Why Good Government Data is Good Customer Service


NBC’s Peter Alexander: “The bottom line is—the question that you still have not answered is—can you say affirmatively that whenever the president says something, we can trust it be real?”

White House Press Secretary Sean Spicer: “If he’s not joking, of course… Every time that he speaks authoritatively, he’s speaking as president of the United States.”
White House Daily Press Briefing, 3/13/2017

More often than previous administrations, the Trump administration finds itself clarifying statements, administration policies and the sources of information it uses. Whether it’s considering a recalculation of the Congressional Budget Office’s forecasting or a change to America’s trade deficit math, the Trump administration could be calling into question previously trustworthy government data. In the early days of the administration, they also started a clampdown on the federal government’s press releases, social media, and general policy information sharing.

Since Americans demand customer service from businesses and government alike, restricting and changing the public’s access to key information on policy and scientific data not only prevents transparency, but it negatively impacts how the government serves constituents. The service part of public service partly means constituents remaining informed and trusting that information is dependable. Those of us who work in communications should take note of the changing landscape and what it means for our work.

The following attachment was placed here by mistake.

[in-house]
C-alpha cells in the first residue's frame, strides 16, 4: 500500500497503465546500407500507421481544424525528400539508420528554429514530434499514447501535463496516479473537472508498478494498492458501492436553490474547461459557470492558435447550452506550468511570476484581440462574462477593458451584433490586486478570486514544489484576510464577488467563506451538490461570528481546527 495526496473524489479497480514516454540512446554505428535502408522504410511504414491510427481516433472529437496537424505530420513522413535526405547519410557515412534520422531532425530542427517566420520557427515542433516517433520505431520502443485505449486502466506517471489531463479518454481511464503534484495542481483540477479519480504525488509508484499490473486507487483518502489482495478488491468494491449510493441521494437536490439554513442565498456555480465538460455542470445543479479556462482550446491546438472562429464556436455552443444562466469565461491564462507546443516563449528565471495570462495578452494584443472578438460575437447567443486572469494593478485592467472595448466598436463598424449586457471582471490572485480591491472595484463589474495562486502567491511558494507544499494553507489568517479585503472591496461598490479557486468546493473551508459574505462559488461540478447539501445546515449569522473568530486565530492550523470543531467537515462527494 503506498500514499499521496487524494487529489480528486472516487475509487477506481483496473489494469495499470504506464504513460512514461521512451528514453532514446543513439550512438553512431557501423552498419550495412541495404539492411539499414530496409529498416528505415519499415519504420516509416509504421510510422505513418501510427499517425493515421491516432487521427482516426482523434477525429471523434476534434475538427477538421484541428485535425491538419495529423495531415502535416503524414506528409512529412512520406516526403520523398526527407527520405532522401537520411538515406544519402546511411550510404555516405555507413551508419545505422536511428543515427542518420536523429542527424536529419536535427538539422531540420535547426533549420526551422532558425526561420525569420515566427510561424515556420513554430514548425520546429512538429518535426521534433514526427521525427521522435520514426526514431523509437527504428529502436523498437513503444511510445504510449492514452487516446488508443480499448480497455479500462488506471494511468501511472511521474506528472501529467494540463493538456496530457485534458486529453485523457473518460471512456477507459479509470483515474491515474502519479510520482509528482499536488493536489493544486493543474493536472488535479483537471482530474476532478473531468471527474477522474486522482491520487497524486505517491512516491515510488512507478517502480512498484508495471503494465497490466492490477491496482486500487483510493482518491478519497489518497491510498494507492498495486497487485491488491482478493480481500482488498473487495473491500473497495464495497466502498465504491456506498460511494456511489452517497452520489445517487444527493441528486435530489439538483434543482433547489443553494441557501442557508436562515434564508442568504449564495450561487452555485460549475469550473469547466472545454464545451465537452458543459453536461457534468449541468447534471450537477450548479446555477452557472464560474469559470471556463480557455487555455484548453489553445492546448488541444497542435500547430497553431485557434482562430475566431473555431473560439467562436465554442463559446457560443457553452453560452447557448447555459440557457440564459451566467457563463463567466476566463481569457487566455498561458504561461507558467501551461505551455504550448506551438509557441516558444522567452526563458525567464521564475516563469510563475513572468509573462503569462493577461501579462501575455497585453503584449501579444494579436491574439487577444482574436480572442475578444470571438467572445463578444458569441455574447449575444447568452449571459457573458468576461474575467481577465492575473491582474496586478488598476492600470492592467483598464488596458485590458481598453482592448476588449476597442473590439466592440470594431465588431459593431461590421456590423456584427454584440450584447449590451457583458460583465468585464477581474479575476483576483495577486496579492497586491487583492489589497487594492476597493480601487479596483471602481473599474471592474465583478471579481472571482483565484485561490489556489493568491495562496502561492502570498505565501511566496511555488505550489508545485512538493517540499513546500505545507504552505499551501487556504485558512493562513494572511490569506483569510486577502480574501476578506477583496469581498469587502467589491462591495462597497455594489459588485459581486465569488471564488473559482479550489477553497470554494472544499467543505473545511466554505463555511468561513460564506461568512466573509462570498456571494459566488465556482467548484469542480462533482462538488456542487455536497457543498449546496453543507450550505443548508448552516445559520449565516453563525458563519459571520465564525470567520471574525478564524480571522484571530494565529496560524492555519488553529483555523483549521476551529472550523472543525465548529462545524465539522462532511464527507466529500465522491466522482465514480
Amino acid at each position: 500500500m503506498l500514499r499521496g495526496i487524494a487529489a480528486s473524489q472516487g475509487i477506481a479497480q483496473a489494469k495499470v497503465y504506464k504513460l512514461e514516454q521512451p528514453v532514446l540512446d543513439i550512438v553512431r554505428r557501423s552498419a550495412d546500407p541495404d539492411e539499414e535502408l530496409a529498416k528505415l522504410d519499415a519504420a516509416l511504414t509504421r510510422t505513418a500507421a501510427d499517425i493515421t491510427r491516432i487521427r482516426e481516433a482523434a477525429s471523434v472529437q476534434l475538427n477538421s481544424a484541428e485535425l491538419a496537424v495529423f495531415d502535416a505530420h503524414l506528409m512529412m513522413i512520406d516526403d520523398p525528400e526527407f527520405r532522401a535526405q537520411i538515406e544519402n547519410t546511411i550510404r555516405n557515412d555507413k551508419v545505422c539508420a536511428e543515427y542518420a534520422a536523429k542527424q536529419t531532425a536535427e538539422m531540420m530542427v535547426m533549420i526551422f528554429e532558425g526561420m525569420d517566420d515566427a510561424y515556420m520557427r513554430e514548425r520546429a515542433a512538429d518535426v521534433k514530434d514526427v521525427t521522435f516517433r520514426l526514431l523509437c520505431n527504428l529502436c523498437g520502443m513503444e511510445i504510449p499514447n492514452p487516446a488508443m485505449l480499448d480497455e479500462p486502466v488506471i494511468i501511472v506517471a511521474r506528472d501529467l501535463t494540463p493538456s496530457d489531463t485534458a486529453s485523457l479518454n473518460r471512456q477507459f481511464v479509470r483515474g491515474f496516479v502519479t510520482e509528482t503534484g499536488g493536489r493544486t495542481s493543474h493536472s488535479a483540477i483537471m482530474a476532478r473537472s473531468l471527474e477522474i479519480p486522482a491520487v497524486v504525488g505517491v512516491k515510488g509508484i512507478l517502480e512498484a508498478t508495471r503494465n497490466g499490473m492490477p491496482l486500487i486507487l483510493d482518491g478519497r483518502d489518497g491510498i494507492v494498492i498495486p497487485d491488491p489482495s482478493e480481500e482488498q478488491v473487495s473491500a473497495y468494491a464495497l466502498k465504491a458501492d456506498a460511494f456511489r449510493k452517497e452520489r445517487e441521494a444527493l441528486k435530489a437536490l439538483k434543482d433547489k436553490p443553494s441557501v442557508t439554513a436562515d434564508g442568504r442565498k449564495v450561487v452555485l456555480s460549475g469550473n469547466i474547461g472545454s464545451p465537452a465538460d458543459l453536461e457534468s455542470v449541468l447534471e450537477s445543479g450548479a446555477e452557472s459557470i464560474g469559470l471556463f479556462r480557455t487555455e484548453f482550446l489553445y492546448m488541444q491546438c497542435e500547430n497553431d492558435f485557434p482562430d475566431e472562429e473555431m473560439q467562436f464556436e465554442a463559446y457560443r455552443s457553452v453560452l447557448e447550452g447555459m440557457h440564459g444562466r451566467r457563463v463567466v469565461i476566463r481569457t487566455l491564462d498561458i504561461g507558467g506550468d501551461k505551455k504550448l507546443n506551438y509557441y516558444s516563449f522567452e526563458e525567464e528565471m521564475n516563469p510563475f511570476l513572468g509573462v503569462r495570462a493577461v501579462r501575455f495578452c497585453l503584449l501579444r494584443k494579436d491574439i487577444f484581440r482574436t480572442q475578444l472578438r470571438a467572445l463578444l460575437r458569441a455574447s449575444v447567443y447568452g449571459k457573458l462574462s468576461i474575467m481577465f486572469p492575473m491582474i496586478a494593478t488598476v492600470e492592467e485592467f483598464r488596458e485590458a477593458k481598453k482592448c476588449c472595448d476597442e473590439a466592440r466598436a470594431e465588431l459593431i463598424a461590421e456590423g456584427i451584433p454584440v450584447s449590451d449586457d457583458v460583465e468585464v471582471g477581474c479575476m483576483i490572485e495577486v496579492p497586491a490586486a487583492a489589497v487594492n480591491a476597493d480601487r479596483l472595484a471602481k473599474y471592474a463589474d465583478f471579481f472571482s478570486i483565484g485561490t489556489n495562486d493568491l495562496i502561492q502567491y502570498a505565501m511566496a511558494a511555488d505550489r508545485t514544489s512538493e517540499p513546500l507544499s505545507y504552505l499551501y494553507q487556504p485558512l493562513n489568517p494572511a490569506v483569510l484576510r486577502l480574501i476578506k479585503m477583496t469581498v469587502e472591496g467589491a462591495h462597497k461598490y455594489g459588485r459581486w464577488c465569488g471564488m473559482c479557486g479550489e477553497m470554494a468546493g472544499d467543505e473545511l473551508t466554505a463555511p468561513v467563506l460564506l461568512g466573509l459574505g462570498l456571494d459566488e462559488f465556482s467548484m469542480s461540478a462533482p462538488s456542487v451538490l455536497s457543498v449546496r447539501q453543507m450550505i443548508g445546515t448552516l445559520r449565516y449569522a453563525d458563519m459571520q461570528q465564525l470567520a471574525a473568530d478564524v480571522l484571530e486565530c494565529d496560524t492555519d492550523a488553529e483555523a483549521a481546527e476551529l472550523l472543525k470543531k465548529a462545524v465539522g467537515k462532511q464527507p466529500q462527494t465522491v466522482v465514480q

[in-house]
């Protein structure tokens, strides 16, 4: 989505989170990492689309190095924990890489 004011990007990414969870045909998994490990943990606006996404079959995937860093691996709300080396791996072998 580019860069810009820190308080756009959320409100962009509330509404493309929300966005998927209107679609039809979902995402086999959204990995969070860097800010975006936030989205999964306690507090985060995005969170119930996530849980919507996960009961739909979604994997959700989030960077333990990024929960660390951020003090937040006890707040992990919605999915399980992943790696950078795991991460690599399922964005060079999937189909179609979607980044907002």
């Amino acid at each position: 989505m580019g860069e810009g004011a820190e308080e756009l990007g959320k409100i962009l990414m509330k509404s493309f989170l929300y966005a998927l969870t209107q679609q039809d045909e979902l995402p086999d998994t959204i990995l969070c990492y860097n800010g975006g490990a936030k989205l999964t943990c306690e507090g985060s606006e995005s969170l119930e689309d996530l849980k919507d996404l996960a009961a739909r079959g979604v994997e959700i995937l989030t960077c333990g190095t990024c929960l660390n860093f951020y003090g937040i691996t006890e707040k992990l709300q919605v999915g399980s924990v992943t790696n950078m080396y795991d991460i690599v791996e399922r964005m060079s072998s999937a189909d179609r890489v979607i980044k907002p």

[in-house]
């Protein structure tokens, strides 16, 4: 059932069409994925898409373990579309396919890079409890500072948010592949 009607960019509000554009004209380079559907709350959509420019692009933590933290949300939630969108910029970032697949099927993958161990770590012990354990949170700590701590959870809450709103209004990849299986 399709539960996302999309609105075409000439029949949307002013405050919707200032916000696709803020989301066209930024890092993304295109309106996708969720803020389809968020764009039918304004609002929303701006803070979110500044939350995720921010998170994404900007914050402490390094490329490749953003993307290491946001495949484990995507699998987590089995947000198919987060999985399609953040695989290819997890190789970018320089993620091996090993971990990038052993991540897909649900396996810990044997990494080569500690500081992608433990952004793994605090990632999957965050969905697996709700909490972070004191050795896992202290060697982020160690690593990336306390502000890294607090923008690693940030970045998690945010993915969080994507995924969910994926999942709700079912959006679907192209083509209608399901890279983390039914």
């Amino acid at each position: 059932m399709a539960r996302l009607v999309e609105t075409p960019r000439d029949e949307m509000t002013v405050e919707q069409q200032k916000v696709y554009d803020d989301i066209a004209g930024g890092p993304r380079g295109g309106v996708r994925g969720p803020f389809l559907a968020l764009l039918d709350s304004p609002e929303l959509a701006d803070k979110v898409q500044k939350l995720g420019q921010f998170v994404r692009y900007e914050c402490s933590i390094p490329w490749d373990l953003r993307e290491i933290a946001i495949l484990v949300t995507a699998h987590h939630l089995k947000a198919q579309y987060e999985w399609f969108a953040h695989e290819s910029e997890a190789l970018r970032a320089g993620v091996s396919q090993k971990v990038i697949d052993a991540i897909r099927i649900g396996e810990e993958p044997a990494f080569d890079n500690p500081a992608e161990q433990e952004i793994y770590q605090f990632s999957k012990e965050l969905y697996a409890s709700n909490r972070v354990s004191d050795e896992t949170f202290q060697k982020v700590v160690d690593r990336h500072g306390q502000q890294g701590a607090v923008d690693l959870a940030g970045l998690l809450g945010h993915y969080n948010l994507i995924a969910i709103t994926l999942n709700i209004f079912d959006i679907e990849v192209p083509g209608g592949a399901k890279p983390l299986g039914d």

After all, public relations professionals rely on all kinds of sources to do their jobs. This includes press releases, social media, research, data etc. from both the private and public sectors. To us, successful communications efforts don’t just boost brand awareness or popularity, they also tell a story and connect complex issues to people’s day-to-day lives. Sometimes that means informing an audience in order to make the impact of a policy or piece of legislation clear. Businesses, too, often look at how government policies impact their profit margins and their ability keep the doors open. However, an information freeze or potential data reformulation will make it increasingly difficult for those who work in the public policy sphere – including firms like this one – to successfully understand policies or achieve policy goals.

How government calculates the data that influences policy and how they, and we, disseminate information about policy is critical to our democracy – and it actually impacts people. The federal government’s data is a key source that academic institutions, private businesses, as well as state and local governments use to function. Yes, making that information less reliable will make it harder for communicators to do our jobs, but it also makes it more difficult for the public to stay informed and remain civically engaged. The Trump administration’s clampdown on information and potentially recalculating data formulas sends large, choppy waves through already uncharted waters – and impedes customer service for constituents.

What does this mean for the communications industry? In short, we need to find trustworthy, authentic sources. One of my fellow Blue Engineers previously wrote about the value of trust, and how part of earning and maintaining trust means using trustworthy information. You can have the best story in the world, but one piece of bad data can undermine your ability to tell it. We tell our clients that authenticity is critical to communicating successfully. That’s why communicators have to keep both trust and authenticity in mind and become more vigilant with the information we use. This includes checking for primary sources and generally being more diligent about where data comes from — particularly if government data loses some of its credibility. In fact, we might have to rely more on research and policy organizations to properly crunch numbers and check methodology. In the end, extra due diligence will allow for better customer service for clients and the public alike.